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From the Word: Let the one who stole steal no more, but instead, toil, working at what is good with his own hands so that he has something to share with one in need. (Ephesians 4:28)
From the Confessions: The Small Catechism
The Seventh Commandment
You shall not steal.
What does this mean?
We should fear and love God so that we do not rob our neighbors of their money or property or take from them by unfair dealing or fraud, but help them to improve and protect their property and means of making a living.
Pulling It Together
Again, the keeping of the commandments begins with the fear and love of God. Nevertheless, we cannot perfectly keep this Seventh Commandment any more than we can perfectly love God. So, there will be failure, trespass, sin. Still, some considerable progress may be made with this commandment. There is something that may be done to help observe this commandment more completely. Get a job! This is a good beginning at not stealing. It is not the complete answer, but laboring hard, toiling until weary, is honest and wearisome. It leaves little room for getting into trouble. It also provides an income so that one need be not overly concerned about having enough for personal needs. Indeed, one might even discover he is in a position to benefit others.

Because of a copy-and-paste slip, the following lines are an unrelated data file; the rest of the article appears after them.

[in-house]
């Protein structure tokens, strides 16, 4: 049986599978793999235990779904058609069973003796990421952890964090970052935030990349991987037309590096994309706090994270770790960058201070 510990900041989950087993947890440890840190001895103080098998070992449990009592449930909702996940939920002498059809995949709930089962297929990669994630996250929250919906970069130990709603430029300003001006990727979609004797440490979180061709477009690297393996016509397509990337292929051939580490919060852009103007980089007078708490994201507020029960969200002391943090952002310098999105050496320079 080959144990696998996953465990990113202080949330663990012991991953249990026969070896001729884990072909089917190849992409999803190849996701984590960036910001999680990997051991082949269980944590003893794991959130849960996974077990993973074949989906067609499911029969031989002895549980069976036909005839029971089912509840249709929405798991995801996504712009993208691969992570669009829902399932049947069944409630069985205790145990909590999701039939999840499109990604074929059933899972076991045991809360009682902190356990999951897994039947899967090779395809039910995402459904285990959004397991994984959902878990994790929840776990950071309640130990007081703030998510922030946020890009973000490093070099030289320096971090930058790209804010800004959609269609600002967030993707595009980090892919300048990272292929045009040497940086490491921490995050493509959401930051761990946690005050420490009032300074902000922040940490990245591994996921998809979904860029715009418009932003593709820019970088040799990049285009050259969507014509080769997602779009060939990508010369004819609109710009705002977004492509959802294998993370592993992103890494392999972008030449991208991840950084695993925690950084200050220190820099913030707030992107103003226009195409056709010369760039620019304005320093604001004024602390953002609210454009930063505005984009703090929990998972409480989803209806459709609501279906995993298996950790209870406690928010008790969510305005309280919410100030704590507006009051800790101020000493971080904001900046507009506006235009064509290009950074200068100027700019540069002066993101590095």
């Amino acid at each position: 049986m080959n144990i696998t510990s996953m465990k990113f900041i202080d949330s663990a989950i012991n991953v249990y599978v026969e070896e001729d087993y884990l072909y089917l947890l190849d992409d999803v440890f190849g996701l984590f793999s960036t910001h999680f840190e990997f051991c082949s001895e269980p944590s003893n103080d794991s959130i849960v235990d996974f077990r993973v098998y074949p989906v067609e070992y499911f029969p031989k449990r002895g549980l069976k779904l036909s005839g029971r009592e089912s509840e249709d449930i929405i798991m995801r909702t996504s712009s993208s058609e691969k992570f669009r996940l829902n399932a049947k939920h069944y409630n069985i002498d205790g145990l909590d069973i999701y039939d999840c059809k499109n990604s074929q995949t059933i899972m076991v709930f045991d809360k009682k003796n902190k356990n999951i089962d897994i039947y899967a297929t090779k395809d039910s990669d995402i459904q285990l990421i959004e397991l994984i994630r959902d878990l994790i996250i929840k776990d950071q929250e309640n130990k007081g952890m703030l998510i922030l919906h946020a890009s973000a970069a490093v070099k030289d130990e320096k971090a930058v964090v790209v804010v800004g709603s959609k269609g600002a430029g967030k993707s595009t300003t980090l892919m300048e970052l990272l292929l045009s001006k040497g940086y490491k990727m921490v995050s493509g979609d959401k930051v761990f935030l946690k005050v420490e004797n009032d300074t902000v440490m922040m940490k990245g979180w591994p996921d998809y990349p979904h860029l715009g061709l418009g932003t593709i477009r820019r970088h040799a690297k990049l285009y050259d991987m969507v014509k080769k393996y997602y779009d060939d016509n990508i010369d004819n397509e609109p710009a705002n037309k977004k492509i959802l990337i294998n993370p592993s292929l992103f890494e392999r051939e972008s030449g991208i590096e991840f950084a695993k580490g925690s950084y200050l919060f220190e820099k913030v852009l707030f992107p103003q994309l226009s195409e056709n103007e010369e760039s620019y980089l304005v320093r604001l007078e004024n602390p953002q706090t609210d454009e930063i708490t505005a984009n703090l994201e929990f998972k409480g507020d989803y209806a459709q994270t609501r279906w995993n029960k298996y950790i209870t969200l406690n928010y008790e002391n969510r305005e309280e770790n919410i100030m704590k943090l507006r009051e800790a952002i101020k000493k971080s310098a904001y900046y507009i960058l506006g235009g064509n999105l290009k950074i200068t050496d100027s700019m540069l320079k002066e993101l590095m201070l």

Prayer: Lord God, give me honest labor that I may honor you in my vocation. Amen.
Click here for resources to learn the Ten Commandments.
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Disciples of the Cross is a two-part Bible study addressing the topic of Christian discipleship from a uniquely Lutheran perspective. Part 1: Who We Are is an introduction to the theology of discipleship, laying the biblical groundwork for what it means to be called to live the life of faith as a follower of Jesus. Part 2: What We Do is an introduction to the practice of discipleship, using the Lord's Prayer to take us through key aspects of our life of faith as followers of Jesus.
The study may be used in conjunction with various discipleship programs and studies to highlight themes from the Lutheran tradition that are not often addressed in many discipleship materials. These include: a Theology of the Cross, the centrality of the Word and Sacrament, an understanding of the Means of Grace, and a recognition of the Christian as both "Saint and Sinner."